Molly Ryan: Let’s Fly Away

A perennial favorite at chic Manhattan nightspots, Molly Ryan has been artfully recapturing the faded era of the foursquare, swinging band singer for close to two decades. In the tradition of Helen O’Connell, Helen Forrest and Kitty Kallen, she navigates a breezy pop-jazz groove, favoring material as vintage as her style. Stringing together travel-related tunes-a popular trope of the 1950s, explored by Sinatra, Rosemary Clooney, Bing Crosby, Patti Page and Margaret Whiting, among others-Ryan’s playlist spans 14 selections, the most recent of which dates to 1958.

Since such songs tend to be as fluffy as cumulus clouds, the closest Ryan gets to soul-searching is J.C. Johnson’s forlorn “Trav’lin’ All Alone.” The rest of her travelogue bounces between warmly wishful-the creaky “Beyond the Blue Horizon,” charming, obscure “Wanderer” and Whiting-associated “Far Away Places”-and such overripe tropical ditties as “Flying Down to Rio,” “A Rainy Night in Rio” and “South Sea Island Magic.” Best are her sparkling interpretation of Cole Porter’s urbane “Let’s Fly Away” and silken reading of Frank Loesser’s tender “Anywhere I Wander.” Weakest is a surprisingly pallid “The Road to Morocco,” on which Ryan partners with Canadian trumpeter and vocalist Bria Skonberg but fails to capture the playful bonhomie of the Hope-Crosby original.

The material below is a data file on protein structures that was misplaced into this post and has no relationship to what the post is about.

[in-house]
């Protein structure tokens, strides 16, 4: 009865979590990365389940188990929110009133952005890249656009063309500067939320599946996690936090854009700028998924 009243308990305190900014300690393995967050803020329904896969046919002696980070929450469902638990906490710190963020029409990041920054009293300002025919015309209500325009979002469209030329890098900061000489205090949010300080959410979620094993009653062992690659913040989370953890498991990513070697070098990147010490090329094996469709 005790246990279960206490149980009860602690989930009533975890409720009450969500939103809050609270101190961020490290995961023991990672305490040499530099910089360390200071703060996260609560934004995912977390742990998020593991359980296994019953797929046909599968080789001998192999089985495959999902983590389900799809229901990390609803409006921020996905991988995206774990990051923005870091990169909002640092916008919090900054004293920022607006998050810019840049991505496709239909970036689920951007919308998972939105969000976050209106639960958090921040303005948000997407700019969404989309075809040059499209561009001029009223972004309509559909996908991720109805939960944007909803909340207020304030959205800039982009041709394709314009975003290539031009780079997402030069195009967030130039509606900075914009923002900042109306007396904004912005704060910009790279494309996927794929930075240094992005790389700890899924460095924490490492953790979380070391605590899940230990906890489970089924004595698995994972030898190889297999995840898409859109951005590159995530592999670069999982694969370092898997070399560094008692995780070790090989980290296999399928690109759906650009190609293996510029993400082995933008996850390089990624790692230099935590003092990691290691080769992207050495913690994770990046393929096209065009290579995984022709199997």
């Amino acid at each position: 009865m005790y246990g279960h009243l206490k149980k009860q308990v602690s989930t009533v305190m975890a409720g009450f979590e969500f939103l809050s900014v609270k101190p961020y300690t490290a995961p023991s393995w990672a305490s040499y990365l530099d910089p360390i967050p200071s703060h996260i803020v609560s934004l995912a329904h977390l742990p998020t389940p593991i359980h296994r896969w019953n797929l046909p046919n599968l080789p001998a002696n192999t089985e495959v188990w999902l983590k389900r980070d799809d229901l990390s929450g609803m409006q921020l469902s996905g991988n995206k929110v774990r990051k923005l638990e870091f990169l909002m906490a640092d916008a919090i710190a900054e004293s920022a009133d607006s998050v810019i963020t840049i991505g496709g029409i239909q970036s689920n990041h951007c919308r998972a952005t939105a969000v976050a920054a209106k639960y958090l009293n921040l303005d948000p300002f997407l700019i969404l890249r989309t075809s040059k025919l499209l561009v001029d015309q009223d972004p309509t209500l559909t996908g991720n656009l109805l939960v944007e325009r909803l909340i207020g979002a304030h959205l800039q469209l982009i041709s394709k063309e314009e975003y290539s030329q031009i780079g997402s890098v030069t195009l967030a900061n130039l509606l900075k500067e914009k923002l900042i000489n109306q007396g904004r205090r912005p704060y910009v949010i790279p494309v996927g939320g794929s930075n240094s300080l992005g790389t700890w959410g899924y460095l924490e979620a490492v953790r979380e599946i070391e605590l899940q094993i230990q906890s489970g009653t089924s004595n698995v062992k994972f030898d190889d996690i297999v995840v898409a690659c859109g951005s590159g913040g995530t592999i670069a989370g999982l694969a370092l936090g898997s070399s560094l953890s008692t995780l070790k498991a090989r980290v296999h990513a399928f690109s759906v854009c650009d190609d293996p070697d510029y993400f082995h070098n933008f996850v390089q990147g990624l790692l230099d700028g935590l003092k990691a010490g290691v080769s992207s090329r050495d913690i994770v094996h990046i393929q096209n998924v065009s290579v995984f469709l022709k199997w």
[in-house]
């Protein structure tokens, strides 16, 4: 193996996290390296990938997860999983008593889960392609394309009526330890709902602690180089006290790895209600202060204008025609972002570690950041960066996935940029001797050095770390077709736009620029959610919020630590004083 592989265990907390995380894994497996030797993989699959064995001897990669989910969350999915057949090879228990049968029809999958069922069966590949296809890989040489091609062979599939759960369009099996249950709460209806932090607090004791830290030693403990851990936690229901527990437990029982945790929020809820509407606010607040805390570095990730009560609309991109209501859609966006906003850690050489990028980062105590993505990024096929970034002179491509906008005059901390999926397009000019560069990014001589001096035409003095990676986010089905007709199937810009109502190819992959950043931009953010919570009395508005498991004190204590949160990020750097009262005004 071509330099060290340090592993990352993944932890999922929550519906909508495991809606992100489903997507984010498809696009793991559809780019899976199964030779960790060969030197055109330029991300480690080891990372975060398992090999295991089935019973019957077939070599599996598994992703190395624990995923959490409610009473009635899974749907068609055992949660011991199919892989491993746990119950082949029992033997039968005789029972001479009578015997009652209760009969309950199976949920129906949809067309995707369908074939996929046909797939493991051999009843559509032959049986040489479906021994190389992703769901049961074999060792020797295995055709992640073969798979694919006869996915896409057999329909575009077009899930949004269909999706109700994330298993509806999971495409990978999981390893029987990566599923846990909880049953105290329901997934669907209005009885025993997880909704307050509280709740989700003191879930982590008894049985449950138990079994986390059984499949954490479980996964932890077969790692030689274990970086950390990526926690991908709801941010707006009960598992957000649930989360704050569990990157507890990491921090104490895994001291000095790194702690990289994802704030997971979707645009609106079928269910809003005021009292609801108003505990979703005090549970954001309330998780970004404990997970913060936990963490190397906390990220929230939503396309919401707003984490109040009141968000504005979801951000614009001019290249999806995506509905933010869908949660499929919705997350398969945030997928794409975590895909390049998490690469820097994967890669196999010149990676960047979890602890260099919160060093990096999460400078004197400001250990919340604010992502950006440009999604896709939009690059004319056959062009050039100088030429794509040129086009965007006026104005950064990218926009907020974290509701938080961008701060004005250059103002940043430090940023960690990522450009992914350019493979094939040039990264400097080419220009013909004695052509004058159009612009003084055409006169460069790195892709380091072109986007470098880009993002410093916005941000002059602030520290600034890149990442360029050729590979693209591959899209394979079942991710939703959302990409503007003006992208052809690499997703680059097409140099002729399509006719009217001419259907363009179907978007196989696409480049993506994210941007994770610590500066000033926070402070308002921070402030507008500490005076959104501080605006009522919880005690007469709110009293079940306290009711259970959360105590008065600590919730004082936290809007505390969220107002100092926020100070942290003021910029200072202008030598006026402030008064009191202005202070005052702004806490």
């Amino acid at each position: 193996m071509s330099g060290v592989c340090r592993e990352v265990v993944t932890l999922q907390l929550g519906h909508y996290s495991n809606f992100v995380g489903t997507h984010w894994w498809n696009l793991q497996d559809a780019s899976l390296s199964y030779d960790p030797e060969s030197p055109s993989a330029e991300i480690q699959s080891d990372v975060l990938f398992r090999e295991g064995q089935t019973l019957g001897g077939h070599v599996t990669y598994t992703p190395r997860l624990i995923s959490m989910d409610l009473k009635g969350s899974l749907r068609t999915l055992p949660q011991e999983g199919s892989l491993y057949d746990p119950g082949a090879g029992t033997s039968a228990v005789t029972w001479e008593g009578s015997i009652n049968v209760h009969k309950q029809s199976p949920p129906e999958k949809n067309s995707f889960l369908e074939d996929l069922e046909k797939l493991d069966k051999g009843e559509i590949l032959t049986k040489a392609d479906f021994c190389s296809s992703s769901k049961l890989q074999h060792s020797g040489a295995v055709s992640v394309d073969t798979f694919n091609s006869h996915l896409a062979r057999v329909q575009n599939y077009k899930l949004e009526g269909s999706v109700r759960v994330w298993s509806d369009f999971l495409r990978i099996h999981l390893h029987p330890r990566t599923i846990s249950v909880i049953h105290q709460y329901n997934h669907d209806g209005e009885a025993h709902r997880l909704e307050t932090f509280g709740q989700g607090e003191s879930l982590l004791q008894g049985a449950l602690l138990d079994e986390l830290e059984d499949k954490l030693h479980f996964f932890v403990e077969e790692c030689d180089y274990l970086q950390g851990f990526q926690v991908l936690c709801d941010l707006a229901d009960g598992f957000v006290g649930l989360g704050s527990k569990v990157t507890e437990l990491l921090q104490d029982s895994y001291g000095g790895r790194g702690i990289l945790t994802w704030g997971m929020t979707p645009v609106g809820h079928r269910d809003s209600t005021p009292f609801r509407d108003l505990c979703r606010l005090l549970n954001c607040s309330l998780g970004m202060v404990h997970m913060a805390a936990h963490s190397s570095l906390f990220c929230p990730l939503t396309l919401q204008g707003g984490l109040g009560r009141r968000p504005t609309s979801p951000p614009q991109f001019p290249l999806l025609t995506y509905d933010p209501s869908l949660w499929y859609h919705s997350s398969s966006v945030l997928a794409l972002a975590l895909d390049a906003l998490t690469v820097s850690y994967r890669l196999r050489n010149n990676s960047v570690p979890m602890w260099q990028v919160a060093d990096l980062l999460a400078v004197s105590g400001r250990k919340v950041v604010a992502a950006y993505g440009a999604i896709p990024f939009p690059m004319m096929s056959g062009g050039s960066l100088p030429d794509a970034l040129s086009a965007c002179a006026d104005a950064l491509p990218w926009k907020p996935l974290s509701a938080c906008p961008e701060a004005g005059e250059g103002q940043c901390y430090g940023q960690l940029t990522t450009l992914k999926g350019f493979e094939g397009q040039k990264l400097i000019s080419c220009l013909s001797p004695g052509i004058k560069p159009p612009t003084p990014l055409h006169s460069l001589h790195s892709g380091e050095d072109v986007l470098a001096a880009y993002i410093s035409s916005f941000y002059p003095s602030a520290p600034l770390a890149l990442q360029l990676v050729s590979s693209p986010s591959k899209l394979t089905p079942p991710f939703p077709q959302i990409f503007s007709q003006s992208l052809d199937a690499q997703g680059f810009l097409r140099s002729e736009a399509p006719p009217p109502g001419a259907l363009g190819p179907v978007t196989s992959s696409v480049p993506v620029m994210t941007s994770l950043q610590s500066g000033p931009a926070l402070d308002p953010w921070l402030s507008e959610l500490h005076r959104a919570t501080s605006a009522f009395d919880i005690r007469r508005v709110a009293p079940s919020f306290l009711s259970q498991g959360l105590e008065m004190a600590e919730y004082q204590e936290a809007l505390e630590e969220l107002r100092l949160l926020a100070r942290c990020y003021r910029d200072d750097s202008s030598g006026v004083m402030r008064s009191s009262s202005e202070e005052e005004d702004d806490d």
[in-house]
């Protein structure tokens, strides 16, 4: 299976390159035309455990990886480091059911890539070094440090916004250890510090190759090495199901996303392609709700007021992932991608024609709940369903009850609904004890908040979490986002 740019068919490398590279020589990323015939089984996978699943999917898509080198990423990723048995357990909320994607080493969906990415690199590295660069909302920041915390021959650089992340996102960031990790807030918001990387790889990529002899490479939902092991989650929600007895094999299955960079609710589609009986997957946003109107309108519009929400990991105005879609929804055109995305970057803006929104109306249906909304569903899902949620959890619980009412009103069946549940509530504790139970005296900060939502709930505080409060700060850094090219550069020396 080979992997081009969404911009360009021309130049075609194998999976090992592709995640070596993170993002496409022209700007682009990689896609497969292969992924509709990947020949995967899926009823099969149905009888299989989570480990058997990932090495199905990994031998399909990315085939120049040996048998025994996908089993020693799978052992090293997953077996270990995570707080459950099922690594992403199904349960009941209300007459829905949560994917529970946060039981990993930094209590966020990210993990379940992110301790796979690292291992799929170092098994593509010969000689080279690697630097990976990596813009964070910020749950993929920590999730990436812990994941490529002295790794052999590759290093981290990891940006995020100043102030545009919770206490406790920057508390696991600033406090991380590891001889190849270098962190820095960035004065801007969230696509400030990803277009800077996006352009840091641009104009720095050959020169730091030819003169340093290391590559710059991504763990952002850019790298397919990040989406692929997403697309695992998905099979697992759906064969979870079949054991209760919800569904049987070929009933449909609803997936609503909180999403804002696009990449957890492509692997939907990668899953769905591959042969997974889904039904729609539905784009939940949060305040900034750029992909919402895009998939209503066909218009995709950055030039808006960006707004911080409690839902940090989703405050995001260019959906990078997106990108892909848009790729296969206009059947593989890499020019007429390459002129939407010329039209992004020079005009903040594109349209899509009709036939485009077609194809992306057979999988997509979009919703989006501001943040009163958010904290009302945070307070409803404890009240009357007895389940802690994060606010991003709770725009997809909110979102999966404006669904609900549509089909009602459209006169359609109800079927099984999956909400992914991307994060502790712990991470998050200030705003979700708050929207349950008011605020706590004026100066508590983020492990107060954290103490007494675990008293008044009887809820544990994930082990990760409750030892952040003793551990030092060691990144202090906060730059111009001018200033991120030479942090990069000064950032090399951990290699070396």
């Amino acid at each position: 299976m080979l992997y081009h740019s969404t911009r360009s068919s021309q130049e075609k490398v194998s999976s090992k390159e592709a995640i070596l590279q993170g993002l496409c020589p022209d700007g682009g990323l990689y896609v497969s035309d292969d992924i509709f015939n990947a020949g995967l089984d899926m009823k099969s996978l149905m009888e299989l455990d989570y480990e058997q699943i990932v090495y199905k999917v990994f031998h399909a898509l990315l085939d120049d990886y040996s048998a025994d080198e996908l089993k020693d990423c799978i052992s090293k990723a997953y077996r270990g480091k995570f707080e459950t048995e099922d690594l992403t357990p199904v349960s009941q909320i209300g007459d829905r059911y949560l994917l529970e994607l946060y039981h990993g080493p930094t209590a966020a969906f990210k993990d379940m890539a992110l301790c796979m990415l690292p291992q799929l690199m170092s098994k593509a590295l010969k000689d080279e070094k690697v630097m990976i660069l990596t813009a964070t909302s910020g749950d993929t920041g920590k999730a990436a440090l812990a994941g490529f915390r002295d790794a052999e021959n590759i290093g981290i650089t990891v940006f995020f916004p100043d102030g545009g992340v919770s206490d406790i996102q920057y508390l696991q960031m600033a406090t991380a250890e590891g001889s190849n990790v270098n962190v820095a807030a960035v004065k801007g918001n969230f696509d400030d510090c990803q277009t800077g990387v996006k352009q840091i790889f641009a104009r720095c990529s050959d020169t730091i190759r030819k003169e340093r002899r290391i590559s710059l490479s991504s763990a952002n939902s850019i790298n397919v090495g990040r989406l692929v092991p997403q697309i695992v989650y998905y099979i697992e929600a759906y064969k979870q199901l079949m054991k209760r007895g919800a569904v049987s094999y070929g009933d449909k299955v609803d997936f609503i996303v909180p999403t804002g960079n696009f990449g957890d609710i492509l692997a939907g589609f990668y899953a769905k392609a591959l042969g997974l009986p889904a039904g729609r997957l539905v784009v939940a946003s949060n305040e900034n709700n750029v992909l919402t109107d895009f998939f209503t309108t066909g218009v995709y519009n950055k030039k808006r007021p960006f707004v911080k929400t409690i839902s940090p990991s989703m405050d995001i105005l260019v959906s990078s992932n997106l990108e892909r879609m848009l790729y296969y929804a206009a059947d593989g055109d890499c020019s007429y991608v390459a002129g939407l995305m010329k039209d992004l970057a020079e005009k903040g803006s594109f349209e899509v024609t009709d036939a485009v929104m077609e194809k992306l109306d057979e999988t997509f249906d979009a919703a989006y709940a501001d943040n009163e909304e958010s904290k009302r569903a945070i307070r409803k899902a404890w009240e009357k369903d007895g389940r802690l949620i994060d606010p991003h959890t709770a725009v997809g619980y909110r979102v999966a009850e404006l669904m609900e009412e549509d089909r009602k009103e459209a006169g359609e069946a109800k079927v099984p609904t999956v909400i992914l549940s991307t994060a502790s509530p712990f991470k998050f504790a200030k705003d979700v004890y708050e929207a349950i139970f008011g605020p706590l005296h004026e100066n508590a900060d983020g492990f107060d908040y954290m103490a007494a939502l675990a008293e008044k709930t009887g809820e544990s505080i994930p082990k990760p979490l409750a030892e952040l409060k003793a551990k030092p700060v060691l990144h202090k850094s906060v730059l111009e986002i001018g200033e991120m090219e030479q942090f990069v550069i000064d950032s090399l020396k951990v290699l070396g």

Ryan’s longtime musical compatriots, trombonist Dan Barrett and saxophonist Dan Levinson, share arranging duty, shaping tinkling charts that could use fewer burlesque curlicues and a bit more Billy May beefiness.